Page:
There is something in the presence of Jesus, however, that brings about a big change in Zacchaeus’ heart. Maybe, like the Grinch, with his little heart that begins to grow bigger, Zacchaeus, when walking in the company of such a big and merciful love, can’t help but grow in stature himself. There is something irresistible about being in the presence of goodness and love. He pledges to give away half of all he owns and pay back 400% of anything he has extorted from others. Wow, that’s big — more than anyone would have expected. Zacchaeus is full of surprises.
I am reminded of that wonderful scene in the movie As Good As It Gets. Melvin Udall, played by Jack Nicholson, says to Carol Connelly, played by Helen Hunt, “I’ve got a really great compliment for you, and it’s true.” Carol says, “I’m so afraid you’re about to say something awful.” After he says something really awkward, she says, “I don’t quite get how that’s a compliment for me.” And Melvin says, “You make me want to be a better man.” Carol responds, “That’s maybe the best compliment of my life.”
Isn’t that about the best compliment any of us could ever want to hear? I think that’s what being in the presence of Jesus was like for Zacchaeus. It made him a bigger and better man. Isn’t that what we should also feel when we are in the presence of the Body of Christ in this community of St. Francis of Assisi? Jesus makes us all want to be better. Let’s pray for that this week — that we might all become better because we are a part of this community, members of the Body of Christ for each other. May we be fed at the table around which we gather to “see who we are and become what we eat.”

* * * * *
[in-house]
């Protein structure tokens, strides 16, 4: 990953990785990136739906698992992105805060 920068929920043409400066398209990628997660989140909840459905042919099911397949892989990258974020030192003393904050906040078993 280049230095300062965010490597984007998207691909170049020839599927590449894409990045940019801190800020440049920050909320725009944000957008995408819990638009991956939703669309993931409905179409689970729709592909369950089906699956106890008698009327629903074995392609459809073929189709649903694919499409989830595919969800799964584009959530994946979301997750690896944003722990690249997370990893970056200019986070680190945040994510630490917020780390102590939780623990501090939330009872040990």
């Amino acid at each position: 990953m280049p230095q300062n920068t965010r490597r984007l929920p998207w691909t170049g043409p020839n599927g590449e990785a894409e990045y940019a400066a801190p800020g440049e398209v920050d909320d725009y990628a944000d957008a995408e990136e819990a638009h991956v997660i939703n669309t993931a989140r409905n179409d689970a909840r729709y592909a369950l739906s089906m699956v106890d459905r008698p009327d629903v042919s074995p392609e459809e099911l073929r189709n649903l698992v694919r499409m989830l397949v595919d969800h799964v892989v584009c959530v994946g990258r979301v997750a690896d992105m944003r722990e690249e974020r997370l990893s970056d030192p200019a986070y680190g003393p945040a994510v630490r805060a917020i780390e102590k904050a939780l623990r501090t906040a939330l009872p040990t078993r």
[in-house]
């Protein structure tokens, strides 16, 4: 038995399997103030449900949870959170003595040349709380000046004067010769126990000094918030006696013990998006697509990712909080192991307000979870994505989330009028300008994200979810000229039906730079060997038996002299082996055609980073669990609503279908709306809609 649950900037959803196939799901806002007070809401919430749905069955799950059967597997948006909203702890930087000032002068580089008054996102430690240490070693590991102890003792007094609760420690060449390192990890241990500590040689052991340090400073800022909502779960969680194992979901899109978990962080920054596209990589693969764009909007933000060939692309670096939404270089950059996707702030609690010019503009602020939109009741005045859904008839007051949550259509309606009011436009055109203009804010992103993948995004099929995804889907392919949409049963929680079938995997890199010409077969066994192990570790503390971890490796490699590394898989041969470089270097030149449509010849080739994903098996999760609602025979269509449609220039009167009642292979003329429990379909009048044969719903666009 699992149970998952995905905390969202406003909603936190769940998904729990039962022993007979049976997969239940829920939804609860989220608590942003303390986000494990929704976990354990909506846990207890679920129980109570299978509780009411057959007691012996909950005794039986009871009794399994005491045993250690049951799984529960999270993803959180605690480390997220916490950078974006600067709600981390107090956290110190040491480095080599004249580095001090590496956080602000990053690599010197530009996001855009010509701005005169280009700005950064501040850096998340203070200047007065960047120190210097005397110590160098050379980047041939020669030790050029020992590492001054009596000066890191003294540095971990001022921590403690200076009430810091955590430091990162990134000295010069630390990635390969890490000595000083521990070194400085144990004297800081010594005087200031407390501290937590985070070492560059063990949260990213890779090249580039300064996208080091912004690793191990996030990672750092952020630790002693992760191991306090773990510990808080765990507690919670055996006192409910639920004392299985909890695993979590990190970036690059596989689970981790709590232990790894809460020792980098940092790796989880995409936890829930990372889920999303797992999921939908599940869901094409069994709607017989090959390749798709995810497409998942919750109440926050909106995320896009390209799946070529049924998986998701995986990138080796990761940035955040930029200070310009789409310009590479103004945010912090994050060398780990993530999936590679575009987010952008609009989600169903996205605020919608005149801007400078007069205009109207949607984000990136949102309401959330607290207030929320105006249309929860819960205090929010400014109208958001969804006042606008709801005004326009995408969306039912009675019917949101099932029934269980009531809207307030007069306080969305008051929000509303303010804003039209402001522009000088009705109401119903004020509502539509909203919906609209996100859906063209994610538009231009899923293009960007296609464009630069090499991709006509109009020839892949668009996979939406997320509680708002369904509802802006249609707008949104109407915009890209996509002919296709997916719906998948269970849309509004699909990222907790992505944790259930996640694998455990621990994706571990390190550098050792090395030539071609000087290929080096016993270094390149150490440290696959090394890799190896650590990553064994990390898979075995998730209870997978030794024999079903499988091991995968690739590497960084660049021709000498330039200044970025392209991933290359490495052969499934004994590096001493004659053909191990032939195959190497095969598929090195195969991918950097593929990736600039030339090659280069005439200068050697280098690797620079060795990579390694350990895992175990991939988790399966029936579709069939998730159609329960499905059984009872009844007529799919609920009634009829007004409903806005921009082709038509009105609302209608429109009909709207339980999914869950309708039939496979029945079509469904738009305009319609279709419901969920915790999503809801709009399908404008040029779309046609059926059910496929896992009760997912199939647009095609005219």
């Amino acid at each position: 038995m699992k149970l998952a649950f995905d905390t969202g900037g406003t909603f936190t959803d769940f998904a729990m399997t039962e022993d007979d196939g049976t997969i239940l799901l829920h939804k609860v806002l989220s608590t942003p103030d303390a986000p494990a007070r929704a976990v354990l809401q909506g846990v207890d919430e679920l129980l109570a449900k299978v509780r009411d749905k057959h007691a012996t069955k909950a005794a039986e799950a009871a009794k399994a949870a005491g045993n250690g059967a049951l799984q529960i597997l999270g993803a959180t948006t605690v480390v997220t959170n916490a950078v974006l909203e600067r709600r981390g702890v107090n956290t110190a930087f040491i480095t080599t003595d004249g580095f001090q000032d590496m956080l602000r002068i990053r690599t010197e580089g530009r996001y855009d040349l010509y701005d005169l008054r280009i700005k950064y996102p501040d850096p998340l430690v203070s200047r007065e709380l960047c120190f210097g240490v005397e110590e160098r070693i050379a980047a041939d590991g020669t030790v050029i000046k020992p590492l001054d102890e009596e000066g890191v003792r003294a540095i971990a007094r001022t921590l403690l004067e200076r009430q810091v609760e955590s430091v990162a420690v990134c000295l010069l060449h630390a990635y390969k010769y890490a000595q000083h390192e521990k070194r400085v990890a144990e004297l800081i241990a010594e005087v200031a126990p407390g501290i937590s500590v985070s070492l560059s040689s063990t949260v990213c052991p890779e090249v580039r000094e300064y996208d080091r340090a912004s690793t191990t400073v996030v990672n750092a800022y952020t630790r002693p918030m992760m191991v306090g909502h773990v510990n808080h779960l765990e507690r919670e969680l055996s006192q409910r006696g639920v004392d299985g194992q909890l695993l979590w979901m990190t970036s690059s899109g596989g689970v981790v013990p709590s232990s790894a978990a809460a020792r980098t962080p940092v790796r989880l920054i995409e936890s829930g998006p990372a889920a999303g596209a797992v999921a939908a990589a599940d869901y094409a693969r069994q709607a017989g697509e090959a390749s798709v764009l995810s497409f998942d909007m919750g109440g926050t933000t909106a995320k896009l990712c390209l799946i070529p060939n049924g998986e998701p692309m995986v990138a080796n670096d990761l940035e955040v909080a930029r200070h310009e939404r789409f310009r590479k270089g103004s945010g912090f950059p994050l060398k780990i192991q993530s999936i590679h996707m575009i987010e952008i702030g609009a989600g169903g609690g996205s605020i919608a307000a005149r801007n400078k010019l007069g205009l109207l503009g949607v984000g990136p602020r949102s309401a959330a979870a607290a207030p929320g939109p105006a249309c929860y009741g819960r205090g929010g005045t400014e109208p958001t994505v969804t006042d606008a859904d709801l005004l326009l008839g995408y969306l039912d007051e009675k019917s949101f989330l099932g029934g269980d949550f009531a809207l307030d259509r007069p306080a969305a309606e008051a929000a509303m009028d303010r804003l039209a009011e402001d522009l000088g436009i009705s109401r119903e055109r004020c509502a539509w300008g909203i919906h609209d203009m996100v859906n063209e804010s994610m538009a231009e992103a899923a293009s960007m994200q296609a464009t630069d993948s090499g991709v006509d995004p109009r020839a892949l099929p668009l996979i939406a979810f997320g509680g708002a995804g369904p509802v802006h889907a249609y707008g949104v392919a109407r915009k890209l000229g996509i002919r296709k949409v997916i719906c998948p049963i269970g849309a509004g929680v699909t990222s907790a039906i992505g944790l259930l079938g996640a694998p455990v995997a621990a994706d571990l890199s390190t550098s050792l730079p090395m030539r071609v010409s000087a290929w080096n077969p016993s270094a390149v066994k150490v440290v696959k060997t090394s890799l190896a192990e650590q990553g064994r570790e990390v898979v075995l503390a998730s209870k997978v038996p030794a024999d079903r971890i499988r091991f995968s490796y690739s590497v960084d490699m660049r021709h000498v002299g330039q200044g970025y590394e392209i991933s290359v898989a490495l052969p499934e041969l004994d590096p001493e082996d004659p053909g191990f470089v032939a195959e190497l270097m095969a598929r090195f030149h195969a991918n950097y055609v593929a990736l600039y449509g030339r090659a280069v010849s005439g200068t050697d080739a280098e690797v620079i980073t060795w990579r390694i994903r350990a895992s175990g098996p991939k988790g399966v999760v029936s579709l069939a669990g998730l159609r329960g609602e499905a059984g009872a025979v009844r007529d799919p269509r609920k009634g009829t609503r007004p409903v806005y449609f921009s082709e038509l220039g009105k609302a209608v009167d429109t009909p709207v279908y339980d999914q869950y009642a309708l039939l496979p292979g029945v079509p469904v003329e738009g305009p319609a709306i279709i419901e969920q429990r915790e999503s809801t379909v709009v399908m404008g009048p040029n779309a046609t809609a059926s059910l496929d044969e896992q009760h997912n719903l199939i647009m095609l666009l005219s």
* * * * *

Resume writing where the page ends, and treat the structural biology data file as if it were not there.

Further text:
How Shall We Pray?
Jesus’ parable gives us some guidance in how we should pray in the form of a story about two men. This image paints the picture. Our prayer is to be in humility, praising God, and recognizing our complete dependence on God’s mercy. In Pope Francis’ words, we are to be among the sheep, to smell like the sheep, and to recognize that we are all sinners depending on God’s mercy.
While I am on pilgrimage and praying for all of us, I suggest these two websites for further reflection on this Sunday’s readings.
The Unjust Judge and the Persistent Widow
I am one of the pilgrims on the Pilgrimage of Art and Faith. I am praying for our St. Francis community and all those we love as we visit sacred places. For your reflection for this Sunday, please see the homily I discovered about today’s unjust judges and persistent widows. We pray unceasingly and persistently!